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Premature Bearing Failure

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#1 randCorolla



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Posted 09 August 2012 - 05:35 PM

I changed a front bearing of my Corolla 2000 at a shop last year, but it is failing now. The same shop confirmed that it is the same bearing.

Can someone suggest why? I read that tightening the axle nut too much can lead to premature bearing failures (the mechanic at this shop told me that he uses impact gun and not torque wrench for the axle nuts), the same mechanic thinks that if the knuckle is damaged, say having a crack, then that can do that too. I also wonder if a low quality bearing was used.

I am leaning toward doing the next bearing change myself so that I can have more control of the parts and torques. It would be nice if I can buy the entire knuckle-bear-hub assembly so that I can avoid the difficult steps of pressing, but I haven't found any such new item on sale so far. Should I consider getting a used entire assembly from a junk yard?


Edited by randCorolla, 09 August 2012 - 05:44 PM.

#2 fishexpo101


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Posted 10 August 2012 - 07:23 AM

...the mechanic at this shop told me that he uses impact gun and not torque wrench for the axle nuts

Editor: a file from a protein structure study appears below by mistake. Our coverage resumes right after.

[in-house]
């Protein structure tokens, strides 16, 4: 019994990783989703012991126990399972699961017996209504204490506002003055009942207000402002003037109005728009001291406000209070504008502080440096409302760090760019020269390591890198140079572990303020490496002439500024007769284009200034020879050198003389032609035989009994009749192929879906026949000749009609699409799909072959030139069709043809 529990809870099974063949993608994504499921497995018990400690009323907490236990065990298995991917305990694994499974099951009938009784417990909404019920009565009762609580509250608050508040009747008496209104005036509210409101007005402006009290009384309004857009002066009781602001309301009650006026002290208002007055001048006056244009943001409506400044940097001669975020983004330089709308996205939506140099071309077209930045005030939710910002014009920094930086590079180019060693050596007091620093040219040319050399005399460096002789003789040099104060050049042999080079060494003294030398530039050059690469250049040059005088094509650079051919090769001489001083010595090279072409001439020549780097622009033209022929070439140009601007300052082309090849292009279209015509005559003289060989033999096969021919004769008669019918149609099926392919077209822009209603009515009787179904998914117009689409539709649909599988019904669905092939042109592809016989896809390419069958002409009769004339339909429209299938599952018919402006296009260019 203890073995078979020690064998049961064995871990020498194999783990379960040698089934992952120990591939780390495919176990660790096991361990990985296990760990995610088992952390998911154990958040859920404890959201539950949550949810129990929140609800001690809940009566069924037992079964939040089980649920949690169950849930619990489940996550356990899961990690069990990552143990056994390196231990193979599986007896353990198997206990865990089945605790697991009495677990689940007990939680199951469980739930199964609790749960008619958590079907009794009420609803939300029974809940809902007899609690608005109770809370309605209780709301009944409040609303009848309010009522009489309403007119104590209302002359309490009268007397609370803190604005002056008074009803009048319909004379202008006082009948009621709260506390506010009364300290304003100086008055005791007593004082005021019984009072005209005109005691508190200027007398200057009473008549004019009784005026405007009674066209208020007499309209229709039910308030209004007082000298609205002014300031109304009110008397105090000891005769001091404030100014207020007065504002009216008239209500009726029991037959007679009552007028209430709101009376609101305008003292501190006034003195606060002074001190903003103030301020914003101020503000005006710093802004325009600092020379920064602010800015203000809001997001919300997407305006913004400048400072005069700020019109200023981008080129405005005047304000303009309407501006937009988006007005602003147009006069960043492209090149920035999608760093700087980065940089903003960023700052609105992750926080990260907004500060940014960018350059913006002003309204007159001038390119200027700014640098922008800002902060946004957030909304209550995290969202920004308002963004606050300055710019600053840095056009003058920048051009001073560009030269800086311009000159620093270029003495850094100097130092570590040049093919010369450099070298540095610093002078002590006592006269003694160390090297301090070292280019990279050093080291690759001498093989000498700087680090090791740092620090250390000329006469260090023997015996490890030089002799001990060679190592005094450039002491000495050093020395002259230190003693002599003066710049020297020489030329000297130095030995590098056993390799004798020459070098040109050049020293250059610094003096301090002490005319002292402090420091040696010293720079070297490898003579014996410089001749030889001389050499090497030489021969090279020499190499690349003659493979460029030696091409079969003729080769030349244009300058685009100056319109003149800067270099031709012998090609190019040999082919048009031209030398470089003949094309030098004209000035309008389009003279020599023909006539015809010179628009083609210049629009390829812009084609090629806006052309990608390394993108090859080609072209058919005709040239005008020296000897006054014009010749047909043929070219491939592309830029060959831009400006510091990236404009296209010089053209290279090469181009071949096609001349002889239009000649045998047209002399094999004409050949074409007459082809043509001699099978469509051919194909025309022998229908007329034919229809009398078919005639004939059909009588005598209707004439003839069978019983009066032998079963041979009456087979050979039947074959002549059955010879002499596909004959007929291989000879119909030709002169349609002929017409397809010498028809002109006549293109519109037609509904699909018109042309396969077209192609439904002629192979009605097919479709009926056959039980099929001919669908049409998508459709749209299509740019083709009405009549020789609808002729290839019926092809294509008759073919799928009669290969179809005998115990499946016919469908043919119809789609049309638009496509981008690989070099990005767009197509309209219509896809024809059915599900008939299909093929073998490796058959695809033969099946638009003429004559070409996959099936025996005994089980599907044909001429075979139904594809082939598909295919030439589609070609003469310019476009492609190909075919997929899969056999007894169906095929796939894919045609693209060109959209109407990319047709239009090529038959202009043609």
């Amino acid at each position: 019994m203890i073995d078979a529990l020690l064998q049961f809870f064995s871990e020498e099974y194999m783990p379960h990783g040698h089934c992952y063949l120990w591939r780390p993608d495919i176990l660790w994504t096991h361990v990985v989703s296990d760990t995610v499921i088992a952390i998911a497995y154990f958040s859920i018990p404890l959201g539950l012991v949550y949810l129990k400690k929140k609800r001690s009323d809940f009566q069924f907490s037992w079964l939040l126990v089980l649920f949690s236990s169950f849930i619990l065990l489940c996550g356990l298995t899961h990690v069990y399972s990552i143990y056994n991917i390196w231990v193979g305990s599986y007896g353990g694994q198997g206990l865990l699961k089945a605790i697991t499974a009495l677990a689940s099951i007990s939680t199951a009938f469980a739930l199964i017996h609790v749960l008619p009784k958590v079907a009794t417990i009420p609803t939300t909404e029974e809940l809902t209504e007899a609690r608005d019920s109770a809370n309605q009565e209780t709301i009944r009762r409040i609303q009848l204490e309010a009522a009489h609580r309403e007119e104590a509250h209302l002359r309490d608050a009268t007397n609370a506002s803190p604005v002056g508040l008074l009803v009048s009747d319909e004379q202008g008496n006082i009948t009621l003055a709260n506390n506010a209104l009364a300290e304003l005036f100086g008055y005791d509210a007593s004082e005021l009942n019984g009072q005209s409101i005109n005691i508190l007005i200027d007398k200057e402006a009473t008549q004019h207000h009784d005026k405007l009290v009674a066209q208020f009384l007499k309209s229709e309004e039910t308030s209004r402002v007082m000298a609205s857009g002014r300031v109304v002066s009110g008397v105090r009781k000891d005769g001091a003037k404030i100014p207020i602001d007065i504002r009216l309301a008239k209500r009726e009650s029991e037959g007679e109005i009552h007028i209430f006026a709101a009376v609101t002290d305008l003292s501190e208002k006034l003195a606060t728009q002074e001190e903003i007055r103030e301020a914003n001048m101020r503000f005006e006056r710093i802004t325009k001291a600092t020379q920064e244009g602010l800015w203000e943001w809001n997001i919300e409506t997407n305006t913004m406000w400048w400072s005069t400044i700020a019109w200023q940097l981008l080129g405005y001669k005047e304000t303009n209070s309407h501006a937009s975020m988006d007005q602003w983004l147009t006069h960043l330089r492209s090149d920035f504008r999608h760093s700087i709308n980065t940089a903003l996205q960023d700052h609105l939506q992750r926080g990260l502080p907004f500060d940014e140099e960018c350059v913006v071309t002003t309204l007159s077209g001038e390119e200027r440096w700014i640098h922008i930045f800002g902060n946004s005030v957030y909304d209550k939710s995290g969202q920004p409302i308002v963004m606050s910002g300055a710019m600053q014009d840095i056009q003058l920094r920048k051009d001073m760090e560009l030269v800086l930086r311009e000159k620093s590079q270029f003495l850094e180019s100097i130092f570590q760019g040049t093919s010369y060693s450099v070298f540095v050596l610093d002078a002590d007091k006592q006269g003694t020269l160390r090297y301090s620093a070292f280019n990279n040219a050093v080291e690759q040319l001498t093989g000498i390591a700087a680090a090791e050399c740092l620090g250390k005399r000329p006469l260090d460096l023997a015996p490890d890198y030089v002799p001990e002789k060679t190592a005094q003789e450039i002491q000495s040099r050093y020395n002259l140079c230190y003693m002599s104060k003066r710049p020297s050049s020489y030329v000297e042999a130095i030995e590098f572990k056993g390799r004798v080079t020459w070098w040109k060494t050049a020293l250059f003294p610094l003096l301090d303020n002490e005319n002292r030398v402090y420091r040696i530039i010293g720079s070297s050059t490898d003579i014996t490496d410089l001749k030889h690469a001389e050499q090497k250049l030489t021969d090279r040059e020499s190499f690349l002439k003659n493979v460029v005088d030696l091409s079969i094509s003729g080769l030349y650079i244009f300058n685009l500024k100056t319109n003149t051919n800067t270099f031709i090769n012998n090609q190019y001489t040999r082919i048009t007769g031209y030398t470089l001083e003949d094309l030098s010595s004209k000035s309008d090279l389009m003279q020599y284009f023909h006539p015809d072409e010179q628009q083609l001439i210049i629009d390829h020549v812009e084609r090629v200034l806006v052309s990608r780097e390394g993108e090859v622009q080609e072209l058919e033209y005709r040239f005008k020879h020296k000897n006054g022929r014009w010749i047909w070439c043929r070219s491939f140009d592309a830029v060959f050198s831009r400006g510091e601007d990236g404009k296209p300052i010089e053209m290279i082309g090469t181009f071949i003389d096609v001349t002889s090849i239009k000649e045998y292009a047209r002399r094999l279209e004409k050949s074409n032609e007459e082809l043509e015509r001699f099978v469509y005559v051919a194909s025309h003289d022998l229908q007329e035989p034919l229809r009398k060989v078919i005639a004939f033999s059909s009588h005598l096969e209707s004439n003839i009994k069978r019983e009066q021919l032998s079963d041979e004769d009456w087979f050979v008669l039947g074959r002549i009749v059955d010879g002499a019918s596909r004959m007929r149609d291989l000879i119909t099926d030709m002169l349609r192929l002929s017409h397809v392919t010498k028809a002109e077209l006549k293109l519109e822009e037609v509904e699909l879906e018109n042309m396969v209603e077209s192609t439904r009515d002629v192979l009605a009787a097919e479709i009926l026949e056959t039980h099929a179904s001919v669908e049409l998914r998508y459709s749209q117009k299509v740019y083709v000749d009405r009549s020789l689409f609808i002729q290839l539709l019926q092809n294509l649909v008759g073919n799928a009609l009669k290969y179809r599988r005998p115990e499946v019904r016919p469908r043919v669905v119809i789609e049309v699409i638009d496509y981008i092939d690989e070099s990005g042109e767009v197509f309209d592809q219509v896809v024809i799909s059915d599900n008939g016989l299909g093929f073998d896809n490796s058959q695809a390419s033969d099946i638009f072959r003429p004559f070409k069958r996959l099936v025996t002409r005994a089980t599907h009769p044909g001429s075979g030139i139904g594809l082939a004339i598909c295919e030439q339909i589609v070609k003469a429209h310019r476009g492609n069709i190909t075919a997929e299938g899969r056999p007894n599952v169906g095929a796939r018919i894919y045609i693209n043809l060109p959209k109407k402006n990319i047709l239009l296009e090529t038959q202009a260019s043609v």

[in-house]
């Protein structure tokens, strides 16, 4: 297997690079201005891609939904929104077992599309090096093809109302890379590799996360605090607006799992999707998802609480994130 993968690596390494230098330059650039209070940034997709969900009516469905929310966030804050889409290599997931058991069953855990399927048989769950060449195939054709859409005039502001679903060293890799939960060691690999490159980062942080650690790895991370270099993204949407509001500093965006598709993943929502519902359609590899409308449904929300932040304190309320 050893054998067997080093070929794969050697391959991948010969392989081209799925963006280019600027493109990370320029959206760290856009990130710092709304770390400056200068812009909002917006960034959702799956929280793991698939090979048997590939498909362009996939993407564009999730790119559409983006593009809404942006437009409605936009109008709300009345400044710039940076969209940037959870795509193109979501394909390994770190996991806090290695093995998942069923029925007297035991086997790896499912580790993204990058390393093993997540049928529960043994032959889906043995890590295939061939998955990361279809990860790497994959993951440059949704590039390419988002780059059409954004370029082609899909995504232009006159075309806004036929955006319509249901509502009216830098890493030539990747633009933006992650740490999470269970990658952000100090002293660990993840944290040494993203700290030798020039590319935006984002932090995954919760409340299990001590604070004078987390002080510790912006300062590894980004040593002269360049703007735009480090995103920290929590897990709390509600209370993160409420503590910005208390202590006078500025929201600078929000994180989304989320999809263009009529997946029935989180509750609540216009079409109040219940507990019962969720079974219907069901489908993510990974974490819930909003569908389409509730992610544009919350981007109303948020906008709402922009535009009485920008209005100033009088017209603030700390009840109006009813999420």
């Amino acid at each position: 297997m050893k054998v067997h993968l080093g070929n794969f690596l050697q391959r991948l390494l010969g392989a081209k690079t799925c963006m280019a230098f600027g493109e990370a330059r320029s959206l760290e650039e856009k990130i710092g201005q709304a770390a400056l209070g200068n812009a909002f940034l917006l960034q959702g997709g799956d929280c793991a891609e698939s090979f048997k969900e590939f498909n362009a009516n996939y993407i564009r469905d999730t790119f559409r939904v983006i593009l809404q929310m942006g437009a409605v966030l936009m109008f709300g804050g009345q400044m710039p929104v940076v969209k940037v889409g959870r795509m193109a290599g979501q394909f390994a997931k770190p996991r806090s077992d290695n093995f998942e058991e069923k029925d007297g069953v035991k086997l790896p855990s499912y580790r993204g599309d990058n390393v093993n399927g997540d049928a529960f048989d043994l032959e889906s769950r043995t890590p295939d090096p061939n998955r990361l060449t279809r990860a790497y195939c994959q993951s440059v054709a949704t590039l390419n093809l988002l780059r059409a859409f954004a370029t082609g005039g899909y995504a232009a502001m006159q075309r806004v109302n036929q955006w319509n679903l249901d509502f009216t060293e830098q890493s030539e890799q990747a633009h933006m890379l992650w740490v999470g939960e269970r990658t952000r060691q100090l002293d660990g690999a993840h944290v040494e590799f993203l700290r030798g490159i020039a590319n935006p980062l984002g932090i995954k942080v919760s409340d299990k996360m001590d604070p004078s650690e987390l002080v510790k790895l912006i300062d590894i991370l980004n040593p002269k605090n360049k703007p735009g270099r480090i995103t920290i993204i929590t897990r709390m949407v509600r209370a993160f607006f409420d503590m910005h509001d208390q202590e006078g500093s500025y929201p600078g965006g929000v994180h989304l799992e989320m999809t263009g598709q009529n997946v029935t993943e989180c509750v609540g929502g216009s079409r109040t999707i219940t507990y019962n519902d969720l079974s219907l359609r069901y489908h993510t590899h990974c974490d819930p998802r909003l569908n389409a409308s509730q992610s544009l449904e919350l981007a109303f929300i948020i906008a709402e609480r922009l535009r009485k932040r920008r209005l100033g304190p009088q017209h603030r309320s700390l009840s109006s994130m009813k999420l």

Right there is likely the culprit. Should never use an impact gun on a bearing or hub assembly. Way too easy to over-torque and/or damage the threads on the axle nut. Granted, there are a number of other factors that can lead to premature bearing wear, but since the mechanic came out and said this - should raise a red flag on the quality of work done there.

You can buy assemblies, but many still require a fair amount of labor/tools to install. Getting an entire assembly from a salvage yard is not generally desirable - especially if you don't know the history of the donor car. Wheel bearings have a high radial load capacity, but quite a low axial load capacity. Might get lucky and find a great condition part, or might find yourself in a DIY nightmare. I'd personally try and use a new assembly, if possible.

#3 dom


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Posted 11 August 2012 - 06:49 AM

The new bearing can be easily damaged internally when it's pressed in the hub, if it's not done properly using the right sized adapters. The new bearing must be pressed in the steering knuckle by pushing down on the bearing's outer race. Then with the steering knuckle turned over, the bearing's inner race must be pushed onto the axle hub. Failure to do so can notch the race channels inside the bearing, onto which the balls (or rollers) ride.

Edited by dom, 11 August 2012 - 11:23 PM.

#4 Guest_franklinpug_*

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Posted 03 September 2012 - 09:33 AM

Should be at least a one year warranty on that bearing. I have had all 4 replaced in the 10 years I have had my 03 corolla.